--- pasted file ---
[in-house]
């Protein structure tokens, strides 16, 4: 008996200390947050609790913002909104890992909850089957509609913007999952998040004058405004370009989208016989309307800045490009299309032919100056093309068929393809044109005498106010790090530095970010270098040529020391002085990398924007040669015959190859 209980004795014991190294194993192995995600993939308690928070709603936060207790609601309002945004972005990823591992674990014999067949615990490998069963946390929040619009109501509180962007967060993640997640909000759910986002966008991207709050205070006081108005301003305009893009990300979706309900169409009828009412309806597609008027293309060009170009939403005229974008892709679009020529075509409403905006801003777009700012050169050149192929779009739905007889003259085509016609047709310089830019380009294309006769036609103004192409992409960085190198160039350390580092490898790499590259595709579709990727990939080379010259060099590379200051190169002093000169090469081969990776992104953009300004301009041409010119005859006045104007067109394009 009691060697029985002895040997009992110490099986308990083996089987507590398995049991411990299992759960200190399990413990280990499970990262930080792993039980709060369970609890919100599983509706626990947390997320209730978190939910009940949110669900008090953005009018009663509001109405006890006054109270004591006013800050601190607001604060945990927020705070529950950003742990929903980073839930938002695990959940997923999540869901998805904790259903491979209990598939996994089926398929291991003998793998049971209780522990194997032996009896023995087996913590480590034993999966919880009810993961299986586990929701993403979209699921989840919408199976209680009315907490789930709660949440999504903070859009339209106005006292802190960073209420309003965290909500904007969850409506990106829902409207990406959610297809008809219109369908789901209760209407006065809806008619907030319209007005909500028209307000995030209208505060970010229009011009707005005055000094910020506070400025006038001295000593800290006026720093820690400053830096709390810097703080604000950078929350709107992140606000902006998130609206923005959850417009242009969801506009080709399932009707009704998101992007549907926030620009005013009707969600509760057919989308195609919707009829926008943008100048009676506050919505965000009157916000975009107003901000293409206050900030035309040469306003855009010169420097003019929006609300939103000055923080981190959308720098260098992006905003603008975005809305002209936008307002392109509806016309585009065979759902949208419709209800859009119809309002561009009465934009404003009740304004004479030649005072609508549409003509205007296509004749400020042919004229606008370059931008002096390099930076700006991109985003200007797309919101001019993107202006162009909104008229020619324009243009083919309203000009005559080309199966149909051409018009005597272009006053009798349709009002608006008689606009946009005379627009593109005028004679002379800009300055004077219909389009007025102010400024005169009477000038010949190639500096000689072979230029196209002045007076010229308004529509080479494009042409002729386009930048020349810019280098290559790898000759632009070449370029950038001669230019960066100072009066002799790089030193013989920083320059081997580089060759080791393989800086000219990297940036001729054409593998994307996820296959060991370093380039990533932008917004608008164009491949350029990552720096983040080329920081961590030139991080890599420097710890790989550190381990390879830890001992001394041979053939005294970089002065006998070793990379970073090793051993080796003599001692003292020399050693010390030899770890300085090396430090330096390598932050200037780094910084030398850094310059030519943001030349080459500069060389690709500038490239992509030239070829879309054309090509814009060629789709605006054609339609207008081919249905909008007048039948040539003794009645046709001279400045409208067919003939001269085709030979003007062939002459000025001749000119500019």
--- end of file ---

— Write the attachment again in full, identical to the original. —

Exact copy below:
[in-house]
């Protein structure tokens, strides 16, 4: 008996200390947050609790913002909104890992909850089957509609913007999952998040004058405004370009989208016989309307800045490009299309032919100056093309068929393809044109005498106010790090530095970010270098040529020391002085990398924007040669015959190859 209980004795014991190294194993192995995600993939308690928070709603936060207790609601309002945004972005990823591992674990014999067949615990490998069963946390929040619009109501509180962007967060993640997640909000759910986002966008991207709050205070006081108005301003305009893009990300979706309900169409009828009412309806597609008027293309060009170009939403005229974008892709679009020529075509409403905006801003777009700012050169050149192929779009739905007889003259085509016609047709310089830019380009294309006769036609103004192409992409960085190198160039350390580092490898790499590259595709579709990727990939080379010259060099590379200051190169002093000169090469081969990776992104953009300004301009041409010119005859006045104007067109394009 009691060697029985002895040997009992110490099986308990083996089987507590398995049991411990299992759960200190399990413990280990499970990262930080792993039980709060369970609890919100599983509706626990947390997320209730978190939910009940949110669900008090953005009018009663509001109405006890006054109270004591006013800050601190607001604060945990927020705070529950950003742990929903980073839930938002695990959940997923999540869901998805904790259903491979209990598939996994089926398929291991003998793998049971209780522990194997032996009896023995087996913590480590034993999966919880009810993961299986586990929701993403979209699921989840919408199976209680009315907490789930709660949440999504903070859009339209106005006292802190960073209420309003965290909500904007969850409506990106829902409207990406959610297809008809219109369908789901209760209407006065809806008619907030319209007005909500028209307000995030209208505060970010229009011009707005005055000094910020506070400025006038001295000593800290006026720093820690400053830096709390810097703080604000950078929350709107992140606000902006998130609206923005959850417009242009969801506009080709399932009707009704998101992007549907926030620009005013009707969600509760057919989308195609919707009829926008943008100048009676506050919505965000009157916000975009107003901000293409206050900030035309040469306003855009010169420097003019929006609300939103000055923080981190959308720098260098992006905003603008975005809305002209936008307002392109509806016309585009065979759902949208419709209800859009119809309002561009009465934009404003009740304004004479030649005072609508549409003509205007296509004749400020042919004229606008370059931008002096390099930076700006991109985003200007797309919101001019993107202006162009909104008229020619324009243009083919309203000009005559080309199966149909051409018009005597272009006053009798349709009002608006008689606009946009005379627009593109005028004679002379800009300055004077219909389009007025102010400024005169009477000038010949190639500096000689072979230029196209002045007076010229308004529509080479494009042409002729386009930048020349810019280098290559790898000759632009070449370029950038001669230019960066100072009066002799790089030193013989920083320059081997580089060759080791393989800086000219990297940036001729054409593998994307996820296959060991370093380039990533932008917004608008164009491949350029990552720096983040080329920081961590030139991080890599420097710890790989550190381990390879830890001992001394041979053939005294970089002065006998070793990379970073090793051993080796003599001692003292020399050693010390030899770890300085090396430090330096390598932050200037780094910084030398850094310059030519943001030349080459500069060389690709500038490239992509030239070829879309054309090509814009060629789709605006054609339609207008081919249905909008007048039948040539003794009645046709001279400045409208067919003939001269085709030979003007062939002459000025001749000119500019």